"Blessed are the peacemakers, for they shall be called the children of God."
I would then ask if s/he truly believes that the cryptic verse about sending
"not peace but the sword" nullifies all that Jesus is reported to have said
about peacemaking, forgiveness and tolerance?
My guess is that the typical fundie would be unmoved by all this. But a few
might, and more importantly, the much "moderate" Christians,
inclined to support right-wing militancy, might be receptive.
On Proving a Negative.
A Crisis Paper reader writes:
[In] your essay,
Gulliberal Problem. [you ask]: "Can you prove that the
elections of 2000, 2002 and 2004 were not stolen?"
I'm familiar with the arguments and evidence that it was. However, as an
academician, you surely know within logic you cannot prove a negative. For
example, you cannot prove the non-existence of, say, Santa Claus, or God,
I welcome the question, since it gives me the opportunity to deal with a
persistent and mischievous popular myth; namely, that "you cannot prove a
negative." Of course you can prove negative assertions, as surely as
you can prove positive assertions. Both deductively and inductively.
The rule "you cannot prove a negative" may have its origin in a quite
distinct rule, fundamental to science and rational inquiry: "The burden of
proof rests with the affirmative, not the negative." Put simply: "failure to
prove the falsehood of an assertion does not constitute proof of the
assertion." (It's called the "ad ignorantum" fallacy). In law, this
rule is exemplified in the presumption of innocence of the accused. (I
explain this rule in my
Is Science Just Another Dogma?
Find: "burden" near the end of the essay).
"The burden of proof" rule applies equivalently to affirmative and negative
assertions. First of all, note the simple grammatical fact that any
positive assertion can be restated as a negative assertion. Thus if you can
prove a positive assertion, you can equally prove it's equivalent negative
I could go on and on about the nature of scientific inquiry --
falsifiability, hypothetico-deductive confirmation, confirmation of
universal v. particular propositions, and all that (see Karl Popper, The
Logic of Scientific Discovery). But this isn't the place for that.
Suffice to say that for an assertion to be empirically meaningful, it must
be falsifiable in principle, which means (as David Hume argued) that no
empirical assertion can be 100% proven "in principle," though of course many
are, for all practical purposes, certain. E.g., that Newton's laws of motion
are true, that Abraham Lincoln is dead (neg: "is not alive"), that the earth
is round (neg: "is not flat"), that Germany invaded Poland in 1939 (neg: not
1950), that George Bush is an incompetent idiot.
Santa Claus? Define Santa Claus, and the rest is easy. If you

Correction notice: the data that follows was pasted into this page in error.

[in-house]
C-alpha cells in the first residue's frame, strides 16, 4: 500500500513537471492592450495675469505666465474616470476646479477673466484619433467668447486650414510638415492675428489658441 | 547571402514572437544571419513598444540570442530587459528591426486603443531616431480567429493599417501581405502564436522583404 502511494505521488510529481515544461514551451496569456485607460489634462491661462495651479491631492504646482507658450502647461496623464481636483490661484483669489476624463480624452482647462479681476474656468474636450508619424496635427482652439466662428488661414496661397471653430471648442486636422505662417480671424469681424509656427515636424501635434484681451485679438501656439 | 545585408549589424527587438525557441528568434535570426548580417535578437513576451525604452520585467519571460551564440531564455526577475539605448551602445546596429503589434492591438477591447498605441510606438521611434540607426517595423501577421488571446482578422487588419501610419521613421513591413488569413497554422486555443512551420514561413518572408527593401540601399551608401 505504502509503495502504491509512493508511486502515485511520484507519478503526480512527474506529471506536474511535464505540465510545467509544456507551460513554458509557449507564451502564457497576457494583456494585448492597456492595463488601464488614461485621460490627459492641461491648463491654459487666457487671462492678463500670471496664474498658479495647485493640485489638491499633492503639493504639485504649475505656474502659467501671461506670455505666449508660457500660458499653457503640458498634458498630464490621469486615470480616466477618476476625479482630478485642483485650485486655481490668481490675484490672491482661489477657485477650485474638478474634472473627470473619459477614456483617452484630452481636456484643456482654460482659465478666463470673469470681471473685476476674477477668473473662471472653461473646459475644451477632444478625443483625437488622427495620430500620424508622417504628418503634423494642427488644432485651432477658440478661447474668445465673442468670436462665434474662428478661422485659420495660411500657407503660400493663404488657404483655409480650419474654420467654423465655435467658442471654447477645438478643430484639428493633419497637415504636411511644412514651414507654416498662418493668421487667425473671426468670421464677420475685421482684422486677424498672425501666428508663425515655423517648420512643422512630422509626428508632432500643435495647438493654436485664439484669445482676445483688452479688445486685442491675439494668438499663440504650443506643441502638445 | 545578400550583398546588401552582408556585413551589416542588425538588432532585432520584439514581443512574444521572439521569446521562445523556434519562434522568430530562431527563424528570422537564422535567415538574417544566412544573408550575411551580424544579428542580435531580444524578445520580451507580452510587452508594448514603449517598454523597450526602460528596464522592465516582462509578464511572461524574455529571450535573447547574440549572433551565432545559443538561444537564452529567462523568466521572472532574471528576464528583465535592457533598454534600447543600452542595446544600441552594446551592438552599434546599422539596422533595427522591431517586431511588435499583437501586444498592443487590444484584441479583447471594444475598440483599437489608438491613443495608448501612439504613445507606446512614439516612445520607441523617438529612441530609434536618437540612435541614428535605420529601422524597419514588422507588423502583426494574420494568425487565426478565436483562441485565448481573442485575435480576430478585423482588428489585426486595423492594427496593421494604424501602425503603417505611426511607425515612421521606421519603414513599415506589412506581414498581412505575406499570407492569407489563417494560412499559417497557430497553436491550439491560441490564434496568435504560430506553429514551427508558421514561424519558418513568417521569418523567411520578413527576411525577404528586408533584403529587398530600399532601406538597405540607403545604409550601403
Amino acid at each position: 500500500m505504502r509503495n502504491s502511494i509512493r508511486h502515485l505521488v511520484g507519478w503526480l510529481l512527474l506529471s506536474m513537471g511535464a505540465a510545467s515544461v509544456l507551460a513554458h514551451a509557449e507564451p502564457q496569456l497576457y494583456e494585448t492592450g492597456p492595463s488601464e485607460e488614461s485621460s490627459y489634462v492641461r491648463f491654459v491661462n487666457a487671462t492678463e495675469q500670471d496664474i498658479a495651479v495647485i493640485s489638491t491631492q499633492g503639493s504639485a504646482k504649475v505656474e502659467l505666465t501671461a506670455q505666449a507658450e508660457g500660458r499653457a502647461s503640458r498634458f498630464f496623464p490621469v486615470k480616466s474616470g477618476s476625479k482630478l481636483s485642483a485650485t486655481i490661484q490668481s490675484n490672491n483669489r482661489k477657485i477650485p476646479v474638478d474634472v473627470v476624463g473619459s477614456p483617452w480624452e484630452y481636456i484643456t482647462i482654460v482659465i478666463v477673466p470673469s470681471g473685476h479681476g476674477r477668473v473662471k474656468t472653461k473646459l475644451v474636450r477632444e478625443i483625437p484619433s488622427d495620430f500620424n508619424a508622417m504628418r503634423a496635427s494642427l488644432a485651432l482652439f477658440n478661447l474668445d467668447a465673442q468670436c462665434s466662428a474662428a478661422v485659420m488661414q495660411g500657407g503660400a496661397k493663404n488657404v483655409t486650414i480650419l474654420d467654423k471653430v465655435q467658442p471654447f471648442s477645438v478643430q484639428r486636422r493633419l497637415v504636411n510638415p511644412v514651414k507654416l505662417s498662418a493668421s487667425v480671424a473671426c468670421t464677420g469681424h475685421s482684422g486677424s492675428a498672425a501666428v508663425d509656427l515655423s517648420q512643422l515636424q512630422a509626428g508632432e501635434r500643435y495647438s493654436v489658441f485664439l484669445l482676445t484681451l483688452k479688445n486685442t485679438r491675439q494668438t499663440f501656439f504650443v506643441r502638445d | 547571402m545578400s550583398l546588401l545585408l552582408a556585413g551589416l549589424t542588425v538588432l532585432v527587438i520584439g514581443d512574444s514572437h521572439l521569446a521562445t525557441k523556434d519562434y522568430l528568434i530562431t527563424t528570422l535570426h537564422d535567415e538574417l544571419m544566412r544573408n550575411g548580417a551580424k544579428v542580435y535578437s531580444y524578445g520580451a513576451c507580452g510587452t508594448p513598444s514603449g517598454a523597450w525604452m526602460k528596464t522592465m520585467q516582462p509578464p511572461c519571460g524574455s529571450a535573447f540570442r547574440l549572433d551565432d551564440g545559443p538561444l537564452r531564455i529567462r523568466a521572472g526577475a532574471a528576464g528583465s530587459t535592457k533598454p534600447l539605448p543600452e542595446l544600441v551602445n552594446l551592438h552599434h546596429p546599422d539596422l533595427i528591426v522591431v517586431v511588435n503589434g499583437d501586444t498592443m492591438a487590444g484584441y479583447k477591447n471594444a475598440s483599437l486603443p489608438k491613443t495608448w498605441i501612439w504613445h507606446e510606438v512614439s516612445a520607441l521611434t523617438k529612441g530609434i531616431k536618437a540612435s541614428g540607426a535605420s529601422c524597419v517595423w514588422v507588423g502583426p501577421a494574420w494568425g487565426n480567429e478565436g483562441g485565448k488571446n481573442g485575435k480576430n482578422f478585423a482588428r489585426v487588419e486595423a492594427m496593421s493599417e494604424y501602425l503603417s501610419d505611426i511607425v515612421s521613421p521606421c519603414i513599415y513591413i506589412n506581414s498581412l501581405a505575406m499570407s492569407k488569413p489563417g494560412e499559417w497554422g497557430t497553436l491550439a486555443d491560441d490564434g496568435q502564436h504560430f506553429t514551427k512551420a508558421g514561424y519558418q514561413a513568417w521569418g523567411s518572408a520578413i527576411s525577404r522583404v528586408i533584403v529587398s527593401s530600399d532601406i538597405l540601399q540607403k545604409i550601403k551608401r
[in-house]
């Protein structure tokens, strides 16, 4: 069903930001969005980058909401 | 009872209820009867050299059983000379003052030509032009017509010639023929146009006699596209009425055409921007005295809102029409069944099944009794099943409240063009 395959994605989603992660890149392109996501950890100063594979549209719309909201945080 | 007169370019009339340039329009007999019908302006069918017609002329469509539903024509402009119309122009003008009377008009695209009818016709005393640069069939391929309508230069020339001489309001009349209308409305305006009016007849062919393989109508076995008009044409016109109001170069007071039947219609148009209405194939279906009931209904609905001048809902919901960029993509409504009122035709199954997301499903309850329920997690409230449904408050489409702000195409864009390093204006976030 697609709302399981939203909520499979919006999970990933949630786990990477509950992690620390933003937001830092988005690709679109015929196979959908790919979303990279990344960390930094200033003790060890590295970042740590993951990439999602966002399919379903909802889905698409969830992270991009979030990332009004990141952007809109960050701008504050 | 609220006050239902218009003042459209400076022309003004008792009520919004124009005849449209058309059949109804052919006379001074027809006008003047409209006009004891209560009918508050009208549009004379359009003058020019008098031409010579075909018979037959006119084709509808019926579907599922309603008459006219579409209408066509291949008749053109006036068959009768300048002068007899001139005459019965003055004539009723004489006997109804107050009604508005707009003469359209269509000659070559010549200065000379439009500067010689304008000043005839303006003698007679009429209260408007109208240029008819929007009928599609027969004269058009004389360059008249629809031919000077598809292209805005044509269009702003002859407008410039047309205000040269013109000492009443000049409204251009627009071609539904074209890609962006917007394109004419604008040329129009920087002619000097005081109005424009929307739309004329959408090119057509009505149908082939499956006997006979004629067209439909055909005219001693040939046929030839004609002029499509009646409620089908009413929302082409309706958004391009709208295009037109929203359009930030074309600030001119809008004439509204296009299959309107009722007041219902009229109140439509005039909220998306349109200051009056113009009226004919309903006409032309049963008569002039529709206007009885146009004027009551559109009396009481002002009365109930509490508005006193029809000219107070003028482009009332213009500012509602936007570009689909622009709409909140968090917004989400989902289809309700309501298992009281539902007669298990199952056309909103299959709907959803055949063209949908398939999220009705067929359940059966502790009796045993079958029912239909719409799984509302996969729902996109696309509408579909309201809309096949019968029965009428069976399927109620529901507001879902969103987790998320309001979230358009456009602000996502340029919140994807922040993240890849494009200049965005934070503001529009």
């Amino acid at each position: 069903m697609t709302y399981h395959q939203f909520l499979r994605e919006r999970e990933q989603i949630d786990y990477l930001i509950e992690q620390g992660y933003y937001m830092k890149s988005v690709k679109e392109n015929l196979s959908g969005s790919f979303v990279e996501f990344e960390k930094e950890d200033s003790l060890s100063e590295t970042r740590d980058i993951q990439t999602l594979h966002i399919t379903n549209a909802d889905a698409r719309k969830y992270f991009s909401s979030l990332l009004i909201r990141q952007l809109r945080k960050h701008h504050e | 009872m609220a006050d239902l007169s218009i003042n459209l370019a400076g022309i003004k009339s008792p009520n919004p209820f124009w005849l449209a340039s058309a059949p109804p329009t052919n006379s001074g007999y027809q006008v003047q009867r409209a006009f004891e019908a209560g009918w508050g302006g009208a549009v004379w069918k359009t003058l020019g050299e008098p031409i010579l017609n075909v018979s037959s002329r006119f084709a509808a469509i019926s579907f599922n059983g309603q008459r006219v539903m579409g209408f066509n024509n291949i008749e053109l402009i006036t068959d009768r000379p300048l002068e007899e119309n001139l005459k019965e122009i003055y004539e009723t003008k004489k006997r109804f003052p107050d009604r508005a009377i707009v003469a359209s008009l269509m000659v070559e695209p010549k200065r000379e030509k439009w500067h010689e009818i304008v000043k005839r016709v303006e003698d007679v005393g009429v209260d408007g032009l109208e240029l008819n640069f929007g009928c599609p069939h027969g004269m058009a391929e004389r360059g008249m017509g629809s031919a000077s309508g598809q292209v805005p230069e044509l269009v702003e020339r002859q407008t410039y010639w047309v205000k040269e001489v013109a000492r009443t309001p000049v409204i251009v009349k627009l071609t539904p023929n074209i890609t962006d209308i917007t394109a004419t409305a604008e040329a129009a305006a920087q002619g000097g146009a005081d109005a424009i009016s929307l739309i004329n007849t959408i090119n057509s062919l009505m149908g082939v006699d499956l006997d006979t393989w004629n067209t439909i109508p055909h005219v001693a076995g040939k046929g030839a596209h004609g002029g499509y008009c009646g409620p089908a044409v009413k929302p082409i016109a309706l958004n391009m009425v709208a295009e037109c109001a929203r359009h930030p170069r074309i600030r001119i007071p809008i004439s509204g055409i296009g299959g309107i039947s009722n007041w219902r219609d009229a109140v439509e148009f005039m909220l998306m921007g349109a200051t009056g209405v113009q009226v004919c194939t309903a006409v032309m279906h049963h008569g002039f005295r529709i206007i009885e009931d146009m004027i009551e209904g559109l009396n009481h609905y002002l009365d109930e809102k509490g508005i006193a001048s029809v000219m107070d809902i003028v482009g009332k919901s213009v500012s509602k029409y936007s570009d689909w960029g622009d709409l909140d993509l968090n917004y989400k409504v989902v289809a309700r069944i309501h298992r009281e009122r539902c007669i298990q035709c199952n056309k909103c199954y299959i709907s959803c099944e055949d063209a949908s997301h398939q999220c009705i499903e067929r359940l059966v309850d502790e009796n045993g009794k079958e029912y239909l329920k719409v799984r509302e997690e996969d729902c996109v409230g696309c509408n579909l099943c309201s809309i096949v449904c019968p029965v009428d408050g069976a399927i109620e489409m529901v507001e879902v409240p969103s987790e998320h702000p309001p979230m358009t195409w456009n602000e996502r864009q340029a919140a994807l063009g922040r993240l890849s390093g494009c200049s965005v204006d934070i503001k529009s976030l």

describe him as, among other things, a fat adult male who navigates up and
down chimneys, who rides a sleigh driven by reindeer treading on thin air,
and who simultaneously at midnight visits millions of homes, then I think we
can say, with practical certainty, that there is no Santa Claus. If you
define Santa Claus as "the sentiment of love and giving," then, "Yes,
Virginia, there is a Santa Claus."
Alchemy? Describe alchemy in such a way that it yields observable and
falsifiable implications. Then I will be prepared to prove it true or false.
Ditto astrology. As both are generally understood, both can be proven false,
as they have been many times.
God? Let's not get into that, I 'm trying to be brief.
(But if you are up to it, see David Hume's "Dialogue Concerning Natural
But putting all this scholarly Choctaw aside, here are three negative
statements that I submit that I can prove:
(a) There is no 800 pound gorilla standing next to me in my study as I write
(b) A nuclear submarine is not, at this moment, parked in my driveway.
(c) Laura Bush was not devoured today by an escaped T-Rex.
If this isn't "proving a negative," then I don't know what is.
Getting back to your original point: proving that an election was not
1. I can prove that [Canadian elections are] not stolen, because they use
paper ballots that are counted and validated by three individual election
officers. (How I envy the Canadians!)
2. I can not prove directly that paperless touch-screen machines cheated in
2000 and 2004, simply because they were ingeniously designed to prevent
verification (e.g., they use secret software). For precisely the same
reasons, the "winners" cannot prove that the the elections were not stolen.
However, the indirect evidence of fraud is overwhelming and, I submit, for
all practical purposes conclusive. (But not absolutely proven since, qua
empirical and scientifically meaningful, it is falsifiable -- ditto Newton's
laws, historical events, the shape of the earth, etc.).
Finally, a worthy and troublesome excerpt from a
Science Magazine Editorial:
"More than 50% of new faculty appointed in U.S research universities are
In ignorance or defiance of the global reality of modern scientific
research and the transient nature of its leading edge, the United States
is embarked on a path to further its national security by enacting
policies that will inevitably degrade its scientific strength.... New U.S.
policies could restrict ... the base of scientists who fuel the technical
engine here at home. Government-imposed limits on the publication of
research results, in the name of homeland security, would inhibit the
international collaboration hat in turn fertilizes the global community
and advances our own programs. In short, the international character of
the scientific enterprise is in danger, and, if lost, the U.S
technology edge will go with it.
David J. Galas and Henry Riggs.
Science, 20 June, 2003. p. 1847